Tyler Dellow was the first one to make me think of this concept when he broke down the Oilers’ five left-handed shots on their power play back in 2018. With no immediate shot threats available to Caufield, the Leafs’ penalty killers have the freedom to attack him right away without fear of consequences.

At best, he can maybe make the pass down low or reset it back up top. Realistically, though, the most likely outcome is he’s going to get swarmed and turn the puck over, which is exactly what happened in the clip we showed above.

What about the other unit?

I’m glad you asked. This is the most “dangerous” look they were able to create in-zone.

That’s Jesperi Kotkaniemi on his strong side. As long as the Leafs take away that pass through the middle of the ice, there aren’t too many threatening options for Montreal here.

Toronto seems more than content to allow Montreal’s shooters to fire wristers from their strong side, whether it’s Kotkaniemi on the left side of this formation or Suzuki on the right side of the other unit. Those are typically low-percentage shots, especially from players who don’t have a long track record of beating NHL goaltenders from distance.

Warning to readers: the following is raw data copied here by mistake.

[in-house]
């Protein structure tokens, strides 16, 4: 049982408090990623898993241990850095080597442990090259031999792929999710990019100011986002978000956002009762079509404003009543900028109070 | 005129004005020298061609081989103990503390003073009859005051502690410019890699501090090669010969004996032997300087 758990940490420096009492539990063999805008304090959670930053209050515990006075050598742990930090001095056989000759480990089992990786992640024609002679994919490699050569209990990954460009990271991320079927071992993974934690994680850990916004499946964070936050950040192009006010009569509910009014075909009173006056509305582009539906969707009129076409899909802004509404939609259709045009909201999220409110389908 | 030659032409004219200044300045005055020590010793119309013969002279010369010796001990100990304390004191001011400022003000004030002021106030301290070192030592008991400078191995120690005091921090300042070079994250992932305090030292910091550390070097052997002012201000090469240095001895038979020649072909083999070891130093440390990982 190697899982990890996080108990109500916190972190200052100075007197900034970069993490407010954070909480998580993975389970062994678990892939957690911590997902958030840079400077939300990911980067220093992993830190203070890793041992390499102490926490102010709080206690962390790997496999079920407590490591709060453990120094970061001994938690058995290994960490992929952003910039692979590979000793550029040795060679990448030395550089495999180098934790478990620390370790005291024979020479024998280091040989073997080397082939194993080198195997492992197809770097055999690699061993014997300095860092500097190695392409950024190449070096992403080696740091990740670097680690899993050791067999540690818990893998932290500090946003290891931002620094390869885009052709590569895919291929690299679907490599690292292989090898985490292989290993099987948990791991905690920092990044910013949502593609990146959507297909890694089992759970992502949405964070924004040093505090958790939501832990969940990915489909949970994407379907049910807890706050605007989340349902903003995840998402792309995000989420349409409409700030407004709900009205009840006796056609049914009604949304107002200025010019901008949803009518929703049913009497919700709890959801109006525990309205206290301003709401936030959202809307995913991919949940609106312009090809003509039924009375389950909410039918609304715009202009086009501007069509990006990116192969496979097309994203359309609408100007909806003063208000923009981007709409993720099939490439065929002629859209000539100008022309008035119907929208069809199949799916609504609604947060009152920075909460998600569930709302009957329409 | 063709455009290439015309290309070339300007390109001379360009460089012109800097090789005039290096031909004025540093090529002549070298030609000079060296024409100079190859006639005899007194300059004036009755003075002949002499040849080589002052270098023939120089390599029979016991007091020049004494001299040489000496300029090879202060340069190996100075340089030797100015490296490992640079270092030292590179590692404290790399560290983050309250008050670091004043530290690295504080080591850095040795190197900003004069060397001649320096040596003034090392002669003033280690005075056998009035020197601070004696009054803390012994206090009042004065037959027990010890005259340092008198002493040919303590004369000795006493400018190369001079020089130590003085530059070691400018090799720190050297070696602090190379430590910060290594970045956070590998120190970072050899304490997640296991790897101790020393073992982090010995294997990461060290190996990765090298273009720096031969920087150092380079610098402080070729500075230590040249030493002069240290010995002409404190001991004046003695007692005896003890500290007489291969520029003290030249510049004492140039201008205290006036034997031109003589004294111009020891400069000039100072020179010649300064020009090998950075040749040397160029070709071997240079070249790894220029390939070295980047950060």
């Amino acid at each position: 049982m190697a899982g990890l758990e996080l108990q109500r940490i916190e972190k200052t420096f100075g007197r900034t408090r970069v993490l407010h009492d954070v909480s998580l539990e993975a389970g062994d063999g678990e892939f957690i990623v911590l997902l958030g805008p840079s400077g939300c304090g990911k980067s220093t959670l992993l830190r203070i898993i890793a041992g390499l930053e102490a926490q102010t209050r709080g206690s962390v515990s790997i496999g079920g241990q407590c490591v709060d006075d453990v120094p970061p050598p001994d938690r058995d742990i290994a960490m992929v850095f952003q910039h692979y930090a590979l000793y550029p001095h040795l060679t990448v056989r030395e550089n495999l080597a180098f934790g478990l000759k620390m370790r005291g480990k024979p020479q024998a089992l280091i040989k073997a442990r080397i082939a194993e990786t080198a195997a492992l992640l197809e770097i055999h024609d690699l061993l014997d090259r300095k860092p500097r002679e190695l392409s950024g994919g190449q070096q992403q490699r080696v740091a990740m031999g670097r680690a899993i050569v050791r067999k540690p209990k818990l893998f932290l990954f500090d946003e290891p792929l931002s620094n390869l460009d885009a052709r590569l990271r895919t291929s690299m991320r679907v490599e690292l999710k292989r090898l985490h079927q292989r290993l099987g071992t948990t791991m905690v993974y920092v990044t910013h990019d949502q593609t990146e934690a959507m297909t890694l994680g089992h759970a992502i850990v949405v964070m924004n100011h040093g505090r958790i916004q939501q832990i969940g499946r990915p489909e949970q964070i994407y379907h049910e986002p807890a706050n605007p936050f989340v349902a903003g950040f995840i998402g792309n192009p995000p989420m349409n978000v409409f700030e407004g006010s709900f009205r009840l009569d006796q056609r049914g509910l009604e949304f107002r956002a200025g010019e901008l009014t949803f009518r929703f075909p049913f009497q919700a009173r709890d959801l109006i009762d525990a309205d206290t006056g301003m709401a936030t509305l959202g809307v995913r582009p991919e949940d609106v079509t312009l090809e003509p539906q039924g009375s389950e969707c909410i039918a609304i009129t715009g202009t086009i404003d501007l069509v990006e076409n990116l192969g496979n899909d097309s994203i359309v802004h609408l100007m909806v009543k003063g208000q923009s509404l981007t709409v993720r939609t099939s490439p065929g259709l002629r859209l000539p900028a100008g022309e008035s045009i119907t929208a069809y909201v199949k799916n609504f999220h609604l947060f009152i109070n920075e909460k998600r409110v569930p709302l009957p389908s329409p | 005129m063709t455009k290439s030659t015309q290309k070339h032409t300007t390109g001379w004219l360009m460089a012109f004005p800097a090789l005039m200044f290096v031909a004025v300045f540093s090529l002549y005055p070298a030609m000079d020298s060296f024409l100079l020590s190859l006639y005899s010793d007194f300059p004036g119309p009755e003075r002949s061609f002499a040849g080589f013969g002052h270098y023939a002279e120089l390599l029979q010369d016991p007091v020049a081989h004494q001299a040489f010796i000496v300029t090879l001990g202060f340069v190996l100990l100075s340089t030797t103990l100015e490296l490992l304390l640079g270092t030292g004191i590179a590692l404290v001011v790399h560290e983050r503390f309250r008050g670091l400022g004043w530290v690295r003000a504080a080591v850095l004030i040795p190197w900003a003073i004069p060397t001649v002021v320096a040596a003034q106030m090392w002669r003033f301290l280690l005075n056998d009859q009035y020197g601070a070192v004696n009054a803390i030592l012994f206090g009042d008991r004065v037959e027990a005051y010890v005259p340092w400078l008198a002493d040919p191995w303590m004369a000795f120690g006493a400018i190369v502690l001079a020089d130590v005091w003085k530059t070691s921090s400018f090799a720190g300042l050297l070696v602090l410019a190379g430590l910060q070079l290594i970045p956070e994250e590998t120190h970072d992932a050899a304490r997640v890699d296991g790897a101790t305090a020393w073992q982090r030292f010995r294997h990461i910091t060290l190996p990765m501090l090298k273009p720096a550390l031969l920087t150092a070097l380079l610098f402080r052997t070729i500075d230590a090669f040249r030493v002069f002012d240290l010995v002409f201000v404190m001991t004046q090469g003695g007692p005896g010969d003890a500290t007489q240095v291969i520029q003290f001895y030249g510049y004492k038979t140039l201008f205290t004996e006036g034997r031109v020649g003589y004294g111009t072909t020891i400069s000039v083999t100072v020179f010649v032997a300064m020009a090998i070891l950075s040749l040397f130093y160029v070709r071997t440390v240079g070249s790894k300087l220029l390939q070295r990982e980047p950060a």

Watching the Habs closely over the last few games, it makes sense that their most dangerous chances on the power play come off the rush. If they can catch you off guard with their speed, they can get the puck to a dangerous spot. When they’re going up against a set defense, though, they really struggle to generate high-quality looks, often relying on point shots from their defenseman or those strong-side wrist shots that opposing penalty killers are begging them to take.

When you combine that with Toronto’s disruptive forwards on the PK, it’s a recipe for failure in Montreal, which has been the case outside of a few Caufield moments of brilliance. I’d expect that to be the case moving forward.

“The Analytics Line”

After inexplicably taking Tomas Tatar off of the top line — and almost out of the lineup in Game 3 — Dominique Ducharme reunited the top line that’s had so much success at 5v5 over the last few seasons.

People make fun of me when I try to argue that they’re the best line in hockey, but they’ve consistently dominated their minutes at even strength against the toughest competition in the NHL. Here’s a look at the top lines this season at controlling quality chances — or expected goals — courtesy of our good friends at